Just as a corporate balance sheet can provide insights into a company’s financial health, a “global balance sheet” (GBS), tallying the assets and liabilities of governments, corporations, households and financial institutions, can do the same for the world economy.

That logic drove the McKinsey Global Institute (MGI) to begin compiling and regularly updating a GBS covering 10 countries that together represent more than 60% of world gross domestic product.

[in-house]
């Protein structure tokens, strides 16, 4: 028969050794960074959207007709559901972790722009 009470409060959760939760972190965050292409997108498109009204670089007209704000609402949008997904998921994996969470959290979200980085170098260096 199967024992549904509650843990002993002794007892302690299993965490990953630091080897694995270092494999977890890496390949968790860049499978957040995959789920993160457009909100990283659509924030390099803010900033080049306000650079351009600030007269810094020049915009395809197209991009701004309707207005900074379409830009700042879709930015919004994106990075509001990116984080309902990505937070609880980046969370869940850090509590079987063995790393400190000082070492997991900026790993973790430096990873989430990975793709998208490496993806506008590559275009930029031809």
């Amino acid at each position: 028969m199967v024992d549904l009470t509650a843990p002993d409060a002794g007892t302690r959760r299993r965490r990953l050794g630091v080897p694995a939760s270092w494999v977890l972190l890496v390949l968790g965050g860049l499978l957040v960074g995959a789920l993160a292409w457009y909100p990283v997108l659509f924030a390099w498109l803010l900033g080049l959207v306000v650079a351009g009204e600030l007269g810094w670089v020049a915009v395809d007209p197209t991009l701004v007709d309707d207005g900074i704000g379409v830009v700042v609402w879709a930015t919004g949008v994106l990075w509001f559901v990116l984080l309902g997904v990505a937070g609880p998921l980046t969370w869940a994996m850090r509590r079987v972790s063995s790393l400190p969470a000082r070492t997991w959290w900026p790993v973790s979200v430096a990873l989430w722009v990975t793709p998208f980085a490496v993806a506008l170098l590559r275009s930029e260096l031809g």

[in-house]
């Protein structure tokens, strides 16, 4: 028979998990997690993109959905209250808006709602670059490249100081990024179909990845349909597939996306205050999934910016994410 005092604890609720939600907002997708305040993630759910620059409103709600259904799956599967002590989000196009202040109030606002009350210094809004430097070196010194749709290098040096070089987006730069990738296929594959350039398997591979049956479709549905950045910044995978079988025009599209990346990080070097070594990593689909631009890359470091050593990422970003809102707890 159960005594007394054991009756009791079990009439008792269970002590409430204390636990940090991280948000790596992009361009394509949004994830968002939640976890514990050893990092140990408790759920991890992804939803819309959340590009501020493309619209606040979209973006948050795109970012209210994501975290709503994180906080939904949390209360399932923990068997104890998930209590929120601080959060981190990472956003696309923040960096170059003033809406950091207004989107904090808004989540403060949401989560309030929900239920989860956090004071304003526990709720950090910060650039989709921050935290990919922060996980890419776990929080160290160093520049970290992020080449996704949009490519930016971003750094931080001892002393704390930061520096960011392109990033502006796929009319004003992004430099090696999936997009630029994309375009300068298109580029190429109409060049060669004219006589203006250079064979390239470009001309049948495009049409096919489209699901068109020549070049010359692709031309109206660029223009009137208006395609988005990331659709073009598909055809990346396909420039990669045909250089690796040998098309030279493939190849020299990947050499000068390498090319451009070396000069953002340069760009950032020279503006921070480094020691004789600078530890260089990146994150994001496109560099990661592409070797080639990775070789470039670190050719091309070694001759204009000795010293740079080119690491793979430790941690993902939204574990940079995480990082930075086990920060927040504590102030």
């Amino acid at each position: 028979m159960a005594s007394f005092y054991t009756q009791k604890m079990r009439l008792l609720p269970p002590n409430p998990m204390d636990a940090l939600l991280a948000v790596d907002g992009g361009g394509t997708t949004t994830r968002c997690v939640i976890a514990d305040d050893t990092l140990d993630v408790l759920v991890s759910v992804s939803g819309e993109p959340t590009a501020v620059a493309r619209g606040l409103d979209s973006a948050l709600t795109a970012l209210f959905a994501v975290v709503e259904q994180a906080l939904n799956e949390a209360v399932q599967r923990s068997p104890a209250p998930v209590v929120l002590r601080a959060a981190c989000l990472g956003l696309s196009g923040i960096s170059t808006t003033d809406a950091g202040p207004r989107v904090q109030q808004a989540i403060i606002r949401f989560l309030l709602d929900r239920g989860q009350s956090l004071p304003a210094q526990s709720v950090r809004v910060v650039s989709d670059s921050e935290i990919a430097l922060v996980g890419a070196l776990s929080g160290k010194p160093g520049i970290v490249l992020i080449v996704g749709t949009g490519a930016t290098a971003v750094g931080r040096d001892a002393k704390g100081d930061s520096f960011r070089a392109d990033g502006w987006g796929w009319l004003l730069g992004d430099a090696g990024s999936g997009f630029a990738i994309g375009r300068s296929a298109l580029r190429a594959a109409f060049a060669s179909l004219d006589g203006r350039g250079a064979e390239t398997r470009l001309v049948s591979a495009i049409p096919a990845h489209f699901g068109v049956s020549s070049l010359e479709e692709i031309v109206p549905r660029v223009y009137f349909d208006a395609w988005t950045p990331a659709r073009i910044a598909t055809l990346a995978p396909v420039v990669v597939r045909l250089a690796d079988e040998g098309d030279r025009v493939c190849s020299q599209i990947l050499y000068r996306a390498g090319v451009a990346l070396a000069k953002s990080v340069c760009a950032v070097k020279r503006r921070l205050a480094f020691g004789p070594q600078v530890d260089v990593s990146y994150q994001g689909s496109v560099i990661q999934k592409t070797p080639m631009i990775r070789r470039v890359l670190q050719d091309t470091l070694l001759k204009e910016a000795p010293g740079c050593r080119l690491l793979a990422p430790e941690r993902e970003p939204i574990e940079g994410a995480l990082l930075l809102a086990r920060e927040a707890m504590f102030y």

MGI’s first GBS, released in late 2021, showed that during the first 20 years of this century, global assets grew faster than output. In 2020, assets on the world’s balance sheet totaled more than $1.5 quadrillion (about 18.1 times their GDP) — about triple the total in 2000 (when assets amounted to about 13.2 times GDP). The growth of global wealth also outpaced (rather tepid) GDP growth, implying that wealth became increasingly concentrated among those with real estate and financial assets.